Gary Rima - TKI
(Public Guest)
01/22/07 06:07 AM
Re: DSL woes


I think the issue with cable may be the amount of resources the company is willing to dedicate to the service since it comes at the expense of other services. It's nothing that can't be overcome with good management, but I do think it takes more management to get consistent cable service then consistent DSL service.

First of all, just to be clear, I'm not arguing at all with the good experiences you and Joe Budge have had with your DSL. There are obviously good and bad experiences out there with both cable and DSL. But I don't think cable is inherently harder to manage than DSL service. Again, with DSL, the "aggregation point" is simply moved *very* slightly upstream - to the far end of the few thousand feet of copper wire connecting you to the CO. OTOH, that old twisted pair connecting you to the CO is much lower bandwidth *generally* than the neighborhood cable installation delivering tens or hundreds of video channels. The telcos have always focused heavily in their marketing on the fact that that twisted pair is dedicated to you, vs being shared with cable - which in reality doesn't mean anything at all, but sure manages to confuse a lot of consumers.

As for cable having to dedicate resources that would otherwise be available for other services - the internet data essentially occupies one "channel" on your cable infrastructure. All the normal cable channels and whatever signal they're delivering are unaffected. I put the "channel" in quotes, because without going off and looking it up, I'm not positive if the frequency "slice" being used for internet is the same width as a normal TV channel or if its a wider "slice." But once you've "sliced off" that frequency range, its essentially dedicated to the internet signal and doesn't affect the much broader range of signals delivered at different frequencies for all the TV signals on the cable.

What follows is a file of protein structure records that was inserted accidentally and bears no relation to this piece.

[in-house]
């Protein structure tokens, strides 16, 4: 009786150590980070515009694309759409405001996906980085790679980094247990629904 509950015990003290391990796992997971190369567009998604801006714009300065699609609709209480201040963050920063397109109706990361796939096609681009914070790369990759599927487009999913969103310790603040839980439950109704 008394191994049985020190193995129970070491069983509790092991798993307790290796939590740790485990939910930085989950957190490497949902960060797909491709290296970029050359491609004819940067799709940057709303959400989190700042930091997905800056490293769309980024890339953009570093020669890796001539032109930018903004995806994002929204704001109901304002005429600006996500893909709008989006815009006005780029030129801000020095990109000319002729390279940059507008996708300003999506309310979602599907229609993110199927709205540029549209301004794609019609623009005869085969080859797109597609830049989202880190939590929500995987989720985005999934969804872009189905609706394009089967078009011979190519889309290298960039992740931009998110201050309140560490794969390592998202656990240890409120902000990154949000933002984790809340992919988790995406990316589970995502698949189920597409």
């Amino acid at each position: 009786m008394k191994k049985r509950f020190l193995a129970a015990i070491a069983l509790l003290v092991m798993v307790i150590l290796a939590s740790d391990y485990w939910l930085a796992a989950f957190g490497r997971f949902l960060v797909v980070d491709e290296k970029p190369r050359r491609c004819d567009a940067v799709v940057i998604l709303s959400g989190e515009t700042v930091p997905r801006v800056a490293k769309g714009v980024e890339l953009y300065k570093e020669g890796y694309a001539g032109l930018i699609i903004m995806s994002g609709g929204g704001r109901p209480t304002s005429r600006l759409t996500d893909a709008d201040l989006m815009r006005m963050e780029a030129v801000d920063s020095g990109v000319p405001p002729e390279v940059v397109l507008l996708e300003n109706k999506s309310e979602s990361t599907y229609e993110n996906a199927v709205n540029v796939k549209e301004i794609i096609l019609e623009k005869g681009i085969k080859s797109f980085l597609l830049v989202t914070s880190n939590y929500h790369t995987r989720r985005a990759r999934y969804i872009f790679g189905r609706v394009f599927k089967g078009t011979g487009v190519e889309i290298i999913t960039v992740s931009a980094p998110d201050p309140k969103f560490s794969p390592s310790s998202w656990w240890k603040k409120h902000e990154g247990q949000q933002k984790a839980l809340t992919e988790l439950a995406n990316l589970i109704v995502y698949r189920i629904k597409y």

*If* conditions are perfect, cable generally delivers higher *potential* speeds. At the moment, in Dallas, Time Warner Cable has internet packages up to 10Mb, while SBC/AT&T's best DSL speed availability is 6Mb. That generally mirrors the situation in most large metro areas. BUT, in any given instance, its certainly possible that a local DSL provider may provide better service than a local cable provider (or vice versa, of course.) And of course, no matter what your nominal speed, there are many other factors too - my current service is 8Mb, and I find there are VERY few websites that are capable of "feeding" me a full 8Mb of download speed.

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